Today I have a New Hero...

It has been an awful week for the police with the tragic death of two dedicated WPC's in Manchester at the hands of what can only be described as a mad man. There has been a great deal of discussion over the week with respect to arming the police as well as asking how the police at large will react to this brutality.

I think many of our friends stateside laugh at the unarmed British bobby, but I feel proud that officers are not, by and large, armed. I think part of the reason is that I have had some very negative experiences with the police force and I wouldn't want any recurrences of incidents such as the murder of John Charles de Menezes. I have no truck with the arguments that say such mistakes are the price we have to pay: collateral damage if you will. It is not Catholic to assert that you will accept some evil in order to achieve the greater good—it is Utilitarian.

But also, I think that the philosophy behind our preference for an unarmed force is one of policing by consent, which is essential.

I have been worried for one policeman in particular, Chief Constable Sir Peter Fahy, who is the man who many are now looking to for guidance, explanation and assurances about what it means to be a member of the British Police Force today. He has handled himself with composure and dignity throughout, and then today I heard this:

"I think a lot of us feel passionately that policing is a vocation. It is a calling.
I feel that in terms of my own faith but I know a lot of officers that don't have a faith, but feel exactly the same. You do often feel so helpless, so praying for the dead officers, praying for their families, becomes your own reaction, your own expression of hope really for them, at a time of great need."

Sir Peter, a devout Catholic, stands up as a role model for so many, and points those who follow him to Christ for answers in this desperate time. I am simply so moved by this public display of faith and hope that his words will comfort many. It struck me as something extremely rare in our modern world of sound-bites: some genuine, honest opinion without agenda and from experience.

Another man who offered comfort today was the man who is quickly becoming this country's 'Super-Bishop' Mark Davies, who at Mass today said:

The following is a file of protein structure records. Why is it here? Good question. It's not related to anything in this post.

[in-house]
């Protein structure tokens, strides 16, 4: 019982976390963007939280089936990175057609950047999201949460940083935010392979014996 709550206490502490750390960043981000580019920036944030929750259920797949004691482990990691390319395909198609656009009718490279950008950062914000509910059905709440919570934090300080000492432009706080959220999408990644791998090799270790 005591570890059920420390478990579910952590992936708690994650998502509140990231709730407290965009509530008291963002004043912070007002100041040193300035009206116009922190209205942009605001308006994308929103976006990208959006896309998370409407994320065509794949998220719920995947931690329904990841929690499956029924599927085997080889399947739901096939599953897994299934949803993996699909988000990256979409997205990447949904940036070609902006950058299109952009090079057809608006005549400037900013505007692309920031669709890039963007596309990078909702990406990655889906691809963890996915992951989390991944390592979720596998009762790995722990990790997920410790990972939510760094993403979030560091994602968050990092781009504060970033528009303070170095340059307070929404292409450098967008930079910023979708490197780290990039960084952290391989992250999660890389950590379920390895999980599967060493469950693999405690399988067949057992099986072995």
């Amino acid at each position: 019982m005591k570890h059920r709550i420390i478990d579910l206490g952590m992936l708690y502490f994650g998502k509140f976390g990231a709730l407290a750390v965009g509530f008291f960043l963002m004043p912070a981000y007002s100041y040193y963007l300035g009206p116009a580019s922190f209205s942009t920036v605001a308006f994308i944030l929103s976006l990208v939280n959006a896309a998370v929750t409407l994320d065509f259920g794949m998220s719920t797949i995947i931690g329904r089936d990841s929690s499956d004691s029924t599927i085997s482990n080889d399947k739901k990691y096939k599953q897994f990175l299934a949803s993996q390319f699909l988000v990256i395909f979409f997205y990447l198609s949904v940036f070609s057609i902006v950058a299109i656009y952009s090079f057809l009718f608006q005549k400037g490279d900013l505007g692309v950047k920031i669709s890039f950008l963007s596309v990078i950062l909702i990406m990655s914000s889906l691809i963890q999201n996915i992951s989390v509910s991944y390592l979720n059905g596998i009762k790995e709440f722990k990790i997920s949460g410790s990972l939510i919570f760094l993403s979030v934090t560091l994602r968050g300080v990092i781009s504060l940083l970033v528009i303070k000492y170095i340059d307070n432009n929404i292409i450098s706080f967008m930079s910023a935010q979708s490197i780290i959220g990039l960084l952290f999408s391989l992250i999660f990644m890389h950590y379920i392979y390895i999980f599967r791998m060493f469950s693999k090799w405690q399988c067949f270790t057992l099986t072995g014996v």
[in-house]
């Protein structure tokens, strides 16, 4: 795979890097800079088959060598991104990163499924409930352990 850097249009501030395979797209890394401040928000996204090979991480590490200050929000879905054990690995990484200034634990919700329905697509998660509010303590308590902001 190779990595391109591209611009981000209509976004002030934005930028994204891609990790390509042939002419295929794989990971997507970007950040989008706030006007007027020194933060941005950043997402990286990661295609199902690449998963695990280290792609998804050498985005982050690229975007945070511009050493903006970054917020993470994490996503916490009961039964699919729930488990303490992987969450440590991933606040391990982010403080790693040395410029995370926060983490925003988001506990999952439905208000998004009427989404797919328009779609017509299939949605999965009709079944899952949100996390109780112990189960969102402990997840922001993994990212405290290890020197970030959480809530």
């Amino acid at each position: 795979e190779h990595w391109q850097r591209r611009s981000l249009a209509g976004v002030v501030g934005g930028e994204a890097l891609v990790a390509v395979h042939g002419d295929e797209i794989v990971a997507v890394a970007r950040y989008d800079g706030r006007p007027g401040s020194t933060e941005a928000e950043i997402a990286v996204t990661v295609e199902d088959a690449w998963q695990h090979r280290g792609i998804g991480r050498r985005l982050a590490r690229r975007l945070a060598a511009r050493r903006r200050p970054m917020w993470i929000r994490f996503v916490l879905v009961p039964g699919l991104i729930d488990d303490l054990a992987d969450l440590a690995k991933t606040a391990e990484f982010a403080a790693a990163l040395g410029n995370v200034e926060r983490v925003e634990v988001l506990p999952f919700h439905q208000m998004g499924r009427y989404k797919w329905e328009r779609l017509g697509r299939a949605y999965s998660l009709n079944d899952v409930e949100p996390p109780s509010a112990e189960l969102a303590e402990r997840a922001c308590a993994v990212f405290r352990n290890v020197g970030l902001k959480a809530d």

"Police officers do not ask who it is that calls for their help but see their duty as responding to every emergency and so we remember today that they died here in our service, in fulfilling their duty for our protection."

Society seems to be growing increasingly violent and I, as one who has practised self-defense for many years, and has had to defend himself and others on numerous occasions, find it relevant to remind myself of the Church's teaching in this regard:
CCC 2307-2308
All citizens and all governments are obliged to work for the avoidance of war. Despite this admonition of the Church, it sometimes becomes necessary to use force to obtain the end of justice. This is the right, and the duty, of those who have responsibilities for others, such as civil leaders and police forces. While individuals may renounce all violence those who must preserve justice may not do so, though it should be the last resort, "once all peace efforts have failed." [cf. Vatican II, Gaudium et spes 79, 4]
More reflections on how society should deal with society here.

Catholics make great police officers because of this understanding of the serious nature of the duty we have to defend society. We should always work to seek peace, but never be afraid to stand up for what is right.

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